Monday, March 21, 2011

To Conference or Not To Conference?

What I'm reading: Dying for a Date, by Cindy Sample

In two days, I'll be on the road to Santa Fe for the Left Coast Crime conference. It's the first time I've attended this one, and I'm looking forward to meeting new authors, many of whom are names from internet groups.

Why go to conferences? They're expensive, after all, and unless you're a big enough name to be a featured speaker, you're going to have to pay for transportation, lodging, meals, and registration fees. But there's a lot to be gained as well.

What should you look for?
What's the target audience of the conference? I lean toward romance conferences, because that's where my books fall, but I also attended SleuthFest, a mystery conference for years, because my books all have mystery themes. Left Coast Crime is a relatively small, regional conference, and since I couldn't get back to Florida for SleuthFest, I decided to try this one. The fact that it's driveable helped a lot. (I admit that when I signed up to attend, there was the distant hope that I'd be joining the ranks of mystery writers, but that didn't happen). But even though my books fall into the romance genre, I still consider them mysteries.

Is the conference geared toward readers or authors? Reader conferences tend to be geared toward 'fun' and they're a way to meet readers as well as authors. Publishers might showcase their authors, there are games, meet-and-greets, and a lot of social events. Author conferences are geared toward the professional side. Agents and editors often accept pitches, so you can try to move up a rung on the ladder toward publications. Sessions cover professional and craft topics, so you can learn more about all the aspects of writing.

How big is the conference? Are you going to be a small fish in a huge pond? Large conferences might be overwhelming, but this might be your chance to meet a LOT of industry professionals. Smaller conferences won't have as many agents and editors, but there's less competition for slots, and you might feel less like an outsider if you're new.

What will you get out of the conference?
Right now, I'm going to Left Coast Crime, and to RomCon, which is a smaller reader's conference in Denver. (And I'd love to meet some of you there—have you noticed there's a $20 off coupon here—in the sidebar, and in the "Deals and Steals" page.) I've also submitted proposals for workshops at two other regional romance conferences. With budgetary considerations first and foremost these days, I'm targeting conferences where I can present a workshop, and in most cases, get some of my expenses deferred.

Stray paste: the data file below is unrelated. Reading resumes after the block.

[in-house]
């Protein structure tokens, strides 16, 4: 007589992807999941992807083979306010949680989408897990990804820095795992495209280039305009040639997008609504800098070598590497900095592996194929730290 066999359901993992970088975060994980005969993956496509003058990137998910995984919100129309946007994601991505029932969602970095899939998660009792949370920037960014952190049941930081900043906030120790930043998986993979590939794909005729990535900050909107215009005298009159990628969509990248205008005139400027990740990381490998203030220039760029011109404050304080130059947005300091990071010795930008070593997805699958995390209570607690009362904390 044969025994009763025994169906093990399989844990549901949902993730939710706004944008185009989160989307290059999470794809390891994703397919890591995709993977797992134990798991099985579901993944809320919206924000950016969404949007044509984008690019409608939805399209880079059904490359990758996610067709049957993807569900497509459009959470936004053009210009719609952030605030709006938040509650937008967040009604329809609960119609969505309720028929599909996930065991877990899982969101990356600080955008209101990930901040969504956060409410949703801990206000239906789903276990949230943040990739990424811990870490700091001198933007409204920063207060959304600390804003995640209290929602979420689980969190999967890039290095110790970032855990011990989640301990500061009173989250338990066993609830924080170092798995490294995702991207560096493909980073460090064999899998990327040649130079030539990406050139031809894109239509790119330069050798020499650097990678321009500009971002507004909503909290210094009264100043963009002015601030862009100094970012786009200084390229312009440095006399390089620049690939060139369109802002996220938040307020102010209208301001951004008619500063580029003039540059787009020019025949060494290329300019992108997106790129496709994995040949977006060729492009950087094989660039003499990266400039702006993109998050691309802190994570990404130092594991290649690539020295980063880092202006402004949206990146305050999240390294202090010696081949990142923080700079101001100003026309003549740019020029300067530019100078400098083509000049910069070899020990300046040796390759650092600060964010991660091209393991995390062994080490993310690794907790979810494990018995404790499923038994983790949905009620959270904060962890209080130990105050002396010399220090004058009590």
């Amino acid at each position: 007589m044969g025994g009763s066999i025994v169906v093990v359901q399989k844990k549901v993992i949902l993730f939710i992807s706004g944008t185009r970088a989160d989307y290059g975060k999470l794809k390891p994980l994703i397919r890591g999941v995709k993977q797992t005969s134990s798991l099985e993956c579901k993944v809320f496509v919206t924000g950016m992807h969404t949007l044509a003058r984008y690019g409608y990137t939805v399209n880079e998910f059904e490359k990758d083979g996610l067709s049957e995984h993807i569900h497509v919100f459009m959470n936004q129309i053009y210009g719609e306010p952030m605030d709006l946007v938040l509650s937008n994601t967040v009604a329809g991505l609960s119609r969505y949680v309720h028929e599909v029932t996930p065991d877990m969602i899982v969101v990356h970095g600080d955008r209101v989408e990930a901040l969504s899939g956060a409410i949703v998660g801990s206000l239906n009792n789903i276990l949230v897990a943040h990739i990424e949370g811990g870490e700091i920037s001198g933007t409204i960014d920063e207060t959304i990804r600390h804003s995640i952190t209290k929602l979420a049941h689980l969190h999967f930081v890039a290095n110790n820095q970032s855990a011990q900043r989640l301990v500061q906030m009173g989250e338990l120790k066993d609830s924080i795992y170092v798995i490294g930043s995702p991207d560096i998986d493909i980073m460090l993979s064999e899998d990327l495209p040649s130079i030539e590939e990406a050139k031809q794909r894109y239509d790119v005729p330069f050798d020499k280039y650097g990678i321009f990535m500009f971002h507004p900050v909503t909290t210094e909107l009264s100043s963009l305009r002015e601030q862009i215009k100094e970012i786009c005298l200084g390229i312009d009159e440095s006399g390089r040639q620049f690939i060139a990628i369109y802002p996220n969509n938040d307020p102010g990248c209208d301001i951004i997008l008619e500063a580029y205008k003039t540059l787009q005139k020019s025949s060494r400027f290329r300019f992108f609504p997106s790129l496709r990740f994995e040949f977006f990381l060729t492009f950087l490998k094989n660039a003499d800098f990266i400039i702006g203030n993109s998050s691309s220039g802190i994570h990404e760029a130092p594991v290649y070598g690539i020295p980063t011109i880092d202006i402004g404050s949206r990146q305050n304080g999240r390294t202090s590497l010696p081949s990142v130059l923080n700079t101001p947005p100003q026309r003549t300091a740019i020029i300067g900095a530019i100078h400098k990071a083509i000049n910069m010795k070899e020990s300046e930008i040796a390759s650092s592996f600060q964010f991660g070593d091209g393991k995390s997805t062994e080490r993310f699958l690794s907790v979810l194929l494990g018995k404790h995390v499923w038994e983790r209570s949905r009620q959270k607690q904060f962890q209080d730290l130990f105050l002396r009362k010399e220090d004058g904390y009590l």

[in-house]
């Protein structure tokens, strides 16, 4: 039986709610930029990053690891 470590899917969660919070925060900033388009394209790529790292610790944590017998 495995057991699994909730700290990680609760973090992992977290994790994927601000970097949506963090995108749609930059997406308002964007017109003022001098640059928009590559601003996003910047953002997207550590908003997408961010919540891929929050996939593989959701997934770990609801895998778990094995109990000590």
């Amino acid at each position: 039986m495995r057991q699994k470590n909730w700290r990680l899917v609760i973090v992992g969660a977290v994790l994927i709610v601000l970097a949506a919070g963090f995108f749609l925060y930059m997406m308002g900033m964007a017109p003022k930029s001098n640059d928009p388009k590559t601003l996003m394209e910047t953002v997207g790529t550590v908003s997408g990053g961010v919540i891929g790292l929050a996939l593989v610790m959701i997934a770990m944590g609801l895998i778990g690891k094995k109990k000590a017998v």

The smaller mystery conferences use a slightly different model—at least the one's I'm familiar with. Instead of accepting proposals for workshops, they use the panel system. Authors attending are seated on panels and they'll discuss a specific topic. For LCC, I'll be doing a panel on Sex and Romance in Mysteries with two other authors. However, until the moderator gets back to us with her questions, I don't really know what I'm going to talk about.

Giving workshops and speaking on panels gives you exposure. I've got bookmarks, I'm making chapter booklets, and I'll pack a few cartons of books for the signing. It's a marketing opportunity (that dreaded M word again.) But most of all, at a conference, you have a chance to interact with real, live people—something out of the ordinary daily routine for most writers.

So, you've decided to go to a conference. I'll be back with what I've learned about how to prepare, and what to do when you get there in another post.


Kathryn Scannell said...

Conferences can be a great deal of fun, particularly if you can go with someone who's an extrovert and will introduce you to people. I'm not good at the networking thing in person, so having someone to break the ice with me is a great thing.

Just meeting other authors and talking shop gives me a huge shot in the arm in motivation. I came home from the last conference I attended with a pack of new ideas. Right now I'm setting my sights on next year's World Fantasy Convention in Toronto.

Terry Odell said...

Kathryn, I totally agree that a conference can light new fires into the writing motivation.

Carol Kilgore said...

I've been to three conferences and loved them all. They're totally energizing. Have fun at LCC.

Maryannwrites said...

Great overview of how to get the most out of a conference. I've been to many over the years and, as many have said here, they are so energizing. No matter what else I learned, or the contacts I made, I was always grateful to come home and have several weeks of creative energy driving me.

Courtney Rene said...

I have yet to make it to any in person conferences, but one of these days I will bite the bullet and force myself to go. Thanks for the great info.


Terry Odell said...

Carol, Maryann - definitely. The energy sizzles at these things.

Courtney - by all means. See if there's a small, local conference near you to start.

Elizabeth Spann Craig said...

I love conferences, but I'll admit that I have a hard time getting away from the children. I was at the Cape Fear Crime Festival this year and loved it. I made it to Malice Domestic last year, but needed to give it a pass this year. I have to juggle a lot to get to one.

Terry Odell said...

Elizabeth, I admit to the luxury of an empty nest and even when I was working, I worked from home with flexible hours. It can be hard to get away without a lot of advance planning.